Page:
Small business owners, do you overlook employee training?

Have you ever watched “Restaurant Stakeout,” on the Food Network? If not, you might want to check it out (Wednesdays at 9 pm Eastern) because the show provides a great primer on how NOT to run a small business.

In the show, a restaurant owner whose bottom line is in trouble calls in show host Willie Degel, who runs a successful chain of steakhouses in New York. He puts hidden cameras and microphones throughout the failing restaurant and spends several days monitoring everything that goes on when the owner is not there. Willie also sends in plants, sometimes to work as new hires in the restaurant and sometimes to act as patrons.

Willie and the owner watch the footage from a remote location, with Willie diagnosing the major problems. Willie and the owner then meet with the restaurant staff and tell them how things are going to change. Willie also meets with some staff members separately and then comes back in a couple months to judge progress. While some staff members get fired, often others get promoted, so it’s not always bad news for the staff.

I have been surprised that one problem crops up constantly because it seems so elementary that you’d think the business owners would have figured it out themselves. I suspect that this problem crops up in other types of small businesses, hopefully not yours. This issue is a complete lack of employee training in key areas, including, quite frequently, customer service.

Lack of product knowledge

For example, often the wait staff has not been trained about the menu. So when customers ask questions, they don’t know how to respond. This is such a basic thing that it’s hard to believe that it apparently is overlooked by many, many restaurant owners. But it crops up as a problem on “Restaurant Stakeout” time after time. So I’m wondering if how good a job other business owners do in training employees about their products. Are you guilty of this?

Another problem that shows up frequently is bartenders who haven’t been trained in bar tending! I know…the first time I saw this on the show I thought, “Well, that owner is just an idiot…everyone knows bartenders have to be trained.” Well, apparently everyone does not know this. After having watched the show for a couple seasons, I realize that this is a very common problem.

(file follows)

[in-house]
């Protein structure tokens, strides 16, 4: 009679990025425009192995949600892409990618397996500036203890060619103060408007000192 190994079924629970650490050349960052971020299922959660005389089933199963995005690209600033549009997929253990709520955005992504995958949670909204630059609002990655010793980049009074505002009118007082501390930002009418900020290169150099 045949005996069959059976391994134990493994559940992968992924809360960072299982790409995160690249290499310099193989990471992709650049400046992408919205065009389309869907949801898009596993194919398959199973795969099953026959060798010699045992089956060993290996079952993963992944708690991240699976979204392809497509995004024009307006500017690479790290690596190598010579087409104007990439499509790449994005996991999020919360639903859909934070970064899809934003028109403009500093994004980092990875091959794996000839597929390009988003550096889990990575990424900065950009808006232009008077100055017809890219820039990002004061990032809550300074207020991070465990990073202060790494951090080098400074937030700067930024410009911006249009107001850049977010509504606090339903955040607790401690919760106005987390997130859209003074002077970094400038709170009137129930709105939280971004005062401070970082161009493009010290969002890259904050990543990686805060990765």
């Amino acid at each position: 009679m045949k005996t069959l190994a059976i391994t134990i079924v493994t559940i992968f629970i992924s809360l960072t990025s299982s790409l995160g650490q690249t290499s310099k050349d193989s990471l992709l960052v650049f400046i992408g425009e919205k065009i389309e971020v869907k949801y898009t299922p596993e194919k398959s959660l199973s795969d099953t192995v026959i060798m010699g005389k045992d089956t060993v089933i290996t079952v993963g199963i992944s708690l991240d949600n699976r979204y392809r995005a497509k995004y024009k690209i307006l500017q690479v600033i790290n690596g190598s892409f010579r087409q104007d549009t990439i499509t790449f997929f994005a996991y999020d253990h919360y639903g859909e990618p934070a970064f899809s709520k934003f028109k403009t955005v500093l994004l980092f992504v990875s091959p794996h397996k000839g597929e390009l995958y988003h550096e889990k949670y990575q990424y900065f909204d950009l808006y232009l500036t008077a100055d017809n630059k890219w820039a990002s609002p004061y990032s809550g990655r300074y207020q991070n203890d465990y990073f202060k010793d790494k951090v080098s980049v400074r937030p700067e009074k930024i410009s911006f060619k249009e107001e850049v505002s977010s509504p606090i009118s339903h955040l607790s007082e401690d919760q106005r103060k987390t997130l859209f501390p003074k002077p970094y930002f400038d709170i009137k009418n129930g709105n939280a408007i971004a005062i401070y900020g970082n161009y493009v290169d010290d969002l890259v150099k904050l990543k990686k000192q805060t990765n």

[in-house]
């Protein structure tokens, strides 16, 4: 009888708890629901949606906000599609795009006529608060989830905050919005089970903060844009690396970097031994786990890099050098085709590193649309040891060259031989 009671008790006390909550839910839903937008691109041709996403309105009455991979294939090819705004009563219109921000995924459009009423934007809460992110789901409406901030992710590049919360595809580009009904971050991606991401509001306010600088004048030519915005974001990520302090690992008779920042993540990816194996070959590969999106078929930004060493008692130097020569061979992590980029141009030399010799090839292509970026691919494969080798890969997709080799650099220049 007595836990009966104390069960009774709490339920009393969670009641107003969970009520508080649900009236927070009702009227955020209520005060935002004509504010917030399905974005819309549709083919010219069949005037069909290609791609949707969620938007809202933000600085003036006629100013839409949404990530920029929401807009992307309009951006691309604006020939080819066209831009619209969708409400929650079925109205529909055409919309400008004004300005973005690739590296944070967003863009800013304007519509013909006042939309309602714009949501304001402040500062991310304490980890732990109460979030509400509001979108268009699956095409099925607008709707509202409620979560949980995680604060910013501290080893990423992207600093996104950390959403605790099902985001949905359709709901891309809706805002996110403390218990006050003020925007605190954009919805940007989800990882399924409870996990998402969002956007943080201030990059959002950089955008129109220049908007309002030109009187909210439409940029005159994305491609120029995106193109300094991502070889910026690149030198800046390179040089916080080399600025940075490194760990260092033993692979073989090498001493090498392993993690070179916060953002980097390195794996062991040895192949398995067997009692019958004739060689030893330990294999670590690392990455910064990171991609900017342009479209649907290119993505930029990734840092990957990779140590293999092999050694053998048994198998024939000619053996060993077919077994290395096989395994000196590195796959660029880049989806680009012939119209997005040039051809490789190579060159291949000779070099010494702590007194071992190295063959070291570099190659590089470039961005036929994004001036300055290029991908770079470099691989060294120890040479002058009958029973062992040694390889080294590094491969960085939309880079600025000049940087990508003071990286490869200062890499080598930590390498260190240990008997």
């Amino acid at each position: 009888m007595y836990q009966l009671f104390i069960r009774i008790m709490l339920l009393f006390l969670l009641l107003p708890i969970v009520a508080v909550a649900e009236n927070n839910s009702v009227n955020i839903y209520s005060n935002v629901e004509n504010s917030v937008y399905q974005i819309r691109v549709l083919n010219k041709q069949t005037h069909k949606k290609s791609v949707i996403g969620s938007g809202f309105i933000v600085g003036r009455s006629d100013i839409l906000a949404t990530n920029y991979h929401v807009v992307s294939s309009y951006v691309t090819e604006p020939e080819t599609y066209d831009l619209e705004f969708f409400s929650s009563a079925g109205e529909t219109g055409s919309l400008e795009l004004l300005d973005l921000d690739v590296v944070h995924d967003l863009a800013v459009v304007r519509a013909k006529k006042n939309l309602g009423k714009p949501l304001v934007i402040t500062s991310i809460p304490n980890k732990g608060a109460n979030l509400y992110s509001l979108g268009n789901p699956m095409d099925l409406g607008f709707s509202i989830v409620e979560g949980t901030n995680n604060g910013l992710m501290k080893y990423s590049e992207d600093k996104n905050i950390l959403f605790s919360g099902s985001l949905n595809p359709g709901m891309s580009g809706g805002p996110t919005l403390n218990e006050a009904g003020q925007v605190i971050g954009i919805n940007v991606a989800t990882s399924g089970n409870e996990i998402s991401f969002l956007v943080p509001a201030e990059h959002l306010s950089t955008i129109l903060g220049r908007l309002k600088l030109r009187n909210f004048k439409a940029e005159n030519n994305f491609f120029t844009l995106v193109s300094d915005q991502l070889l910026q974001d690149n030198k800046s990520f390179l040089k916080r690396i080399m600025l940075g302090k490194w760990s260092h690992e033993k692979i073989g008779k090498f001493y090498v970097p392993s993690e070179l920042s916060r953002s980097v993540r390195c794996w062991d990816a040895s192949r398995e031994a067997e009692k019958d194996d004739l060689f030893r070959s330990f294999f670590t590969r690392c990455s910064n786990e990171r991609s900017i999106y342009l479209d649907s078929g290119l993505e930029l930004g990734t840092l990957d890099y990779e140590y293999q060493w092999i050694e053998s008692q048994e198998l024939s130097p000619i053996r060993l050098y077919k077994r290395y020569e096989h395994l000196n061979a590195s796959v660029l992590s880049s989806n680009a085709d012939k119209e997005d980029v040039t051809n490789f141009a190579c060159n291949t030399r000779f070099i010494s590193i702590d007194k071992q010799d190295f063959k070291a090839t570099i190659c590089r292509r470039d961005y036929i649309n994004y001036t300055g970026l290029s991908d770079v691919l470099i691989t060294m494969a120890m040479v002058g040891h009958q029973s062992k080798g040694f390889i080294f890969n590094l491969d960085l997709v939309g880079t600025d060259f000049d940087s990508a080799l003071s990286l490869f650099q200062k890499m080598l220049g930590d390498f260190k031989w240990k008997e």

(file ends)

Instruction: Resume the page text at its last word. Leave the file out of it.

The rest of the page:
Here’s how this problem played out on a recent show. The owner had hired a friend to tend bar based on his outgoing personality. The guy had never tended bar before, but the owner gave him absolutely no training. So when one of Willie’s plants came in and started asking if she could “sample” various wines, this ever-so-friendly bartender poured her about three ounces of wine to sample, instead of the tiny amount he should have poured to give her a sip. Each time, the woman took a sip and then rejected the wine and the excess was poured down the sink. This happened three times! No wonder the bar wasn’t making money; the profits were being poured down the drain! (Willie later schooled the bartender on the appropriate way to pour a wine sample.)

Family and friends

One theme I’ve noticed time and again in this show when it comes to the lack-of-training issue is that owners often hire family and friends and just assume they know how to perform their jobs and that they understand the type of atmosphere the owner seeks to create.

What we’re talking about here is not the type of training where you have to pay big bucks for a person to go take a three-month course, although that certainly would help with the bartending. For the most part, the training that these restaurant owners haven’t done is simple stuff, like having tastings for the wait staff so they become familiar with the entire menu and with the specials of the day.  But somehow these owners just haven’t thought about training as being the solution to their bottom-line woes. Could that be the case with you, too?

Many of the owners shown on this show are first-timers; they opened a restaurant without prior experience. They love food and owning a restaurant has always been their dream. I’m sure this is true of numerous owners in other types of businesses. But if you’re not training your staff in the basics of product knowledge and customer service, your days in your dream business will be numbered.

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